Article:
Skip Navigation

Davide Farnocchia

Improving near-Earth asteroid monitoring through data analysis

Davide Farnocchia

Davide Farnocchia, Ph.D. (mathematics, University of Pisa, Italy), is a fellow in the NASA Postdoctoral Program (NPP), administered by ORAU. He and other researchers in NASA’s Jet Propulsion Laboratory Near-Earth Objects program use optical, radio and space telescopes to compute dynamical and physical properties of asteroids. Analysis of the resulting data helps scientists better estimate asteroids’ trajectories, predict their future positions and determine the likelihood of their impact on Earth.

Although asteroids that could cause the end of civilization impact the Earth only once every few million years, more than 100 tons of asteroid and comet material impact the Earth every day—fortunately only as dust and small particles, said Farnocchia. In October 2008, however, a 6-9 foot diameter asteroid—roughly the size of a child’s swimming pool—impacted the Earth in Sudan, releasing about one kiloton of energy on impact, which is equivalent to 1,000 metric tons of TNT. According to NASA, it was the first asteroid impact predicted in advance.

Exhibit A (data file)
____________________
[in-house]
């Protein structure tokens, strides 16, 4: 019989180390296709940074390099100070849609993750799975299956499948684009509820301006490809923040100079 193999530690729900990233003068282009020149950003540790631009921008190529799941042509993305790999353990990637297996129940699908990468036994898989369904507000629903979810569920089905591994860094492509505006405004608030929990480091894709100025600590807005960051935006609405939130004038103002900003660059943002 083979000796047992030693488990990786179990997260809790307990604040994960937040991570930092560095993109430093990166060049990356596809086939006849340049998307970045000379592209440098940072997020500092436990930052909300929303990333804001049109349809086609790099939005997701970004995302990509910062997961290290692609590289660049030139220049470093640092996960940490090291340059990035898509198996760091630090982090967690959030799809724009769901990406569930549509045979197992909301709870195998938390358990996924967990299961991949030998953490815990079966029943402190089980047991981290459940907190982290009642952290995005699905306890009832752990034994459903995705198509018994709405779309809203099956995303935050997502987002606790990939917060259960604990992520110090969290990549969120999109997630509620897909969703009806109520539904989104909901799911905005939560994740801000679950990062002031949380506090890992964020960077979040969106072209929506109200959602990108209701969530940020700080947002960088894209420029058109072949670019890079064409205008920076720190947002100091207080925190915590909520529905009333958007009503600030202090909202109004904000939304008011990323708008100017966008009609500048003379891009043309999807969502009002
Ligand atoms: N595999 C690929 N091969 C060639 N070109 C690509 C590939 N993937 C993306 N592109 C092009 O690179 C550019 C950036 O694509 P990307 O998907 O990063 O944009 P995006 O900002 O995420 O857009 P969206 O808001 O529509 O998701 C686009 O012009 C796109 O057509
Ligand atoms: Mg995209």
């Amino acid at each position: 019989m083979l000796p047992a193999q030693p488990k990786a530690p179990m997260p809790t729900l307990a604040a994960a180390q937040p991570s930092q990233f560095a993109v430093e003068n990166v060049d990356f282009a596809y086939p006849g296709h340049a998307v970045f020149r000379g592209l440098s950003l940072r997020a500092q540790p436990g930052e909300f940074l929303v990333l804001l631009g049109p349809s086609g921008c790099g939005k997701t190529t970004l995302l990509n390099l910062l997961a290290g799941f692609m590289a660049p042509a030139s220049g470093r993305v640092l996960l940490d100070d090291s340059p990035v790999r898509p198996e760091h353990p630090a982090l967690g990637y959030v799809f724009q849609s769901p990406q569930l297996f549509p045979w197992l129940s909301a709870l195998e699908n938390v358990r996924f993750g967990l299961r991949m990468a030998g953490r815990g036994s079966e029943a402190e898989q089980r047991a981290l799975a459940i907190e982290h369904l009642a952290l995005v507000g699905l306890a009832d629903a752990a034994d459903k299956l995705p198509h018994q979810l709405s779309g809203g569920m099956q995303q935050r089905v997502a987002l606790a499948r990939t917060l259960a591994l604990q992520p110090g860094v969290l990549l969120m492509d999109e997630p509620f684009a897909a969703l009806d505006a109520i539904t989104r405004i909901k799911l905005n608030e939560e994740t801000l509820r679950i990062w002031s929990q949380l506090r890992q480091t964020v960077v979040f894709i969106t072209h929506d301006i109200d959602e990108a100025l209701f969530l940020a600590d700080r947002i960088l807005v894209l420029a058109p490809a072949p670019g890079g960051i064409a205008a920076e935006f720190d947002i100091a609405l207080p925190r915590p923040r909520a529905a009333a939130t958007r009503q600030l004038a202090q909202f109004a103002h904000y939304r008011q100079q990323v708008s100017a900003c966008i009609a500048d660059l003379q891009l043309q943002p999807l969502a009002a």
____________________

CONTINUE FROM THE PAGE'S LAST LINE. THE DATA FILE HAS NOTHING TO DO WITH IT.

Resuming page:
“I’ve had the chance to work with some of the most expert professionals in the field,” Farnocchia said about his experience with NPP. “I find it amazing how we can combine our different backgrounds and perspectives to help each other solve problems.”